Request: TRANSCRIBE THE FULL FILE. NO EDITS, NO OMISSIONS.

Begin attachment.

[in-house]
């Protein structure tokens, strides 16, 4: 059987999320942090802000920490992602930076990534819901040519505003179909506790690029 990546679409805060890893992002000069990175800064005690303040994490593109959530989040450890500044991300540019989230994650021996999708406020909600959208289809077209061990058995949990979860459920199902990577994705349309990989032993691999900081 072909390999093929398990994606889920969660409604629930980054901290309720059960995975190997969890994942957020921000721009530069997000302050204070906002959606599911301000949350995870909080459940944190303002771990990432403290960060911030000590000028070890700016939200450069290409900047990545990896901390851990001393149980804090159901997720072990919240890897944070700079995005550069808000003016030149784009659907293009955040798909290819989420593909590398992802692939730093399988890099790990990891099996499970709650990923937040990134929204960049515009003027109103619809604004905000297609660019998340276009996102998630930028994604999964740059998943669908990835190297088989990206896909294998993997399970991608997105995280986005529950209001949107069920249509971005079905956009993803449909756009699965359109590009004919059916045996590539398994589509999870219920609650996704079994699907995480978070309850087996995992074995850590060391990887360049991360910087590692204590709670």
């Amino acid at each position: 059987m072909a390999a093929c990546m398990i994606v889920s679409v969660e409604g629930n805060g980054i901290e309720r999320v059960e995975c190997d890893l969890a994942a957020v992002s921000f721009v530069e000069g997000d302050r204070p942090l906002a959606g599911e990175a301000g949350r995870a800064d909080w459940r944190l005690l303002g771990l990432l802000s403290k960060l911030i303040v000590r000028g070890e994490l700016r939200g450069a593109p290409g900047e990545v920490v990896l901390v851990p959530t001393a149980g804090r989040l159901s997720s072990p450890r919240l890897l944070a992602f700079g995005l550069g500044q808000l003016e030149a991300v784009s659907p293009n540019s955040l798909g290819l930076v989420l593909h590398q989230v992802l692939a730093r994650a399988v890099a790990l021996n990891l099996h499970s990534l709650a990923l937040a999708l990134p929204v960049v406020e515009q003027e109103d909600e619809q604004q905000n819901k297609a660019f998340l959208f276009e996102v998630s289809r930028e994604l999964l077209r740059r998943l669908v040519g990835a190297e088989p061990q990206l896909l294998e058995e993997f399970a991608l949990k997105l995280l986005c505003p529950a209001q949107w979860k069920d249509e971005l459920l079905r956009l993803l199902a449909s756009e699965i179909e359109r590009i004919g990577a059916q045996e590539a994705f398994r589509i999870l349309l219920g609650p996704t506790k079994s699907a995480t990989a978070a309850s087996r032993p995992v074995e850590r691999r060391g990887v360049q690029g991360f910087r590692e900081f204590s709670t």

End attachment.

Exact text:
[in-house]
């Protein structure tokens, strides 16, 4: 059987999320942090802000920490992602930076990534819901040519505003179909506790690029 990546679409805060890893992002000069990175800064005690303040994490593109959530989040450890500044991300540019989230994650021996999708406020909600959208289809077209061990058995949990979860459920199902990577994705349309990989032993691999900081 072909390999093929398990994606889920969660409604629930980054901290309720059960995975190997969890994942957020921000721009530069997000302050204070906002959606599911301000949350995870909080459940944190303002771990990432403290960060911030000590000028070890700016939200450069290409900047990545990896901390851990001393149980804090159901997720072990919240890897944070700079995005550069808000003016030149784009659907293009955040798909290819989420593909590398992802692939730093399988890099790990990891099996499970709650990923937040990134929204960049515009003027109103619809604004905000297609660019998340276009996102998630930028994604999964740059998943669908990835190297088989990206896909294998993997399970991608997105995280986005529950209001949107069920249509971005079905956009993803449909756009699965359109590009004919059916045996590539398994589509999870219920609650996704079994699907995480978070309850087996995992074995850590060391990887360049991360910087590692204590709670």
């Amino acid at each position: 059987m072909a390999a093929c990546m398990i994606v889920s679409v969660e409604g629930n805060g980054i901290e309720r999320v059960e995975c190997d890893l969890a994942a957020v992002s921000f721009v530069e000069g997000d302050r204070p942090l906002a959606g599911e990175a301000g949350r995870a800064d909080w459940r944190l005690l303002g771990l990432l802000s403290k960060l911030i303040v000590r000028g070890e994490l700016r939200g450069a593109p290409g900047e990545v920490v990896l901390v851990p959530t001393a149980g804090r989040l159901s997720s072990p450890r919240l890897l944070a992602f700079g995005l550069g500044q808000l003016e030149a991300v784009s659907p293009n540019s955040l798909g290819l930076v989420l593909h590398q989230v992802l692939a730093r994650a399988v890099a790990l021996n990891l099996h499970s990534l709650a990923l937040a999708l990134p929204v960049v406020e515009q003027e109103d909600e619809q604004q905000n819901k297609a660019f998340l959208f276009e996102v998630s289809r930028e994604l999964l077209r740059r998943l669908v040519g990835a190297e088989p061990q990206l896909l294998e058995e993997f399970a991608l949990k997105l995280l986005c505003p529950a209001q949107w979860k069920d249509e971005l459920l079905r956009l993803l199902a449909s756009e699965i179909e359109r590009i004919g990577a059916q045996e590539a994705f398994r589509i999870l349309l219920g609650p996704t506790k079994s699907a995480t990989a978070a309850s087996r032993p995992v074995e850590r691999r060391g990887v360049q690029g991360f910087r590692e900081f204590s709670t």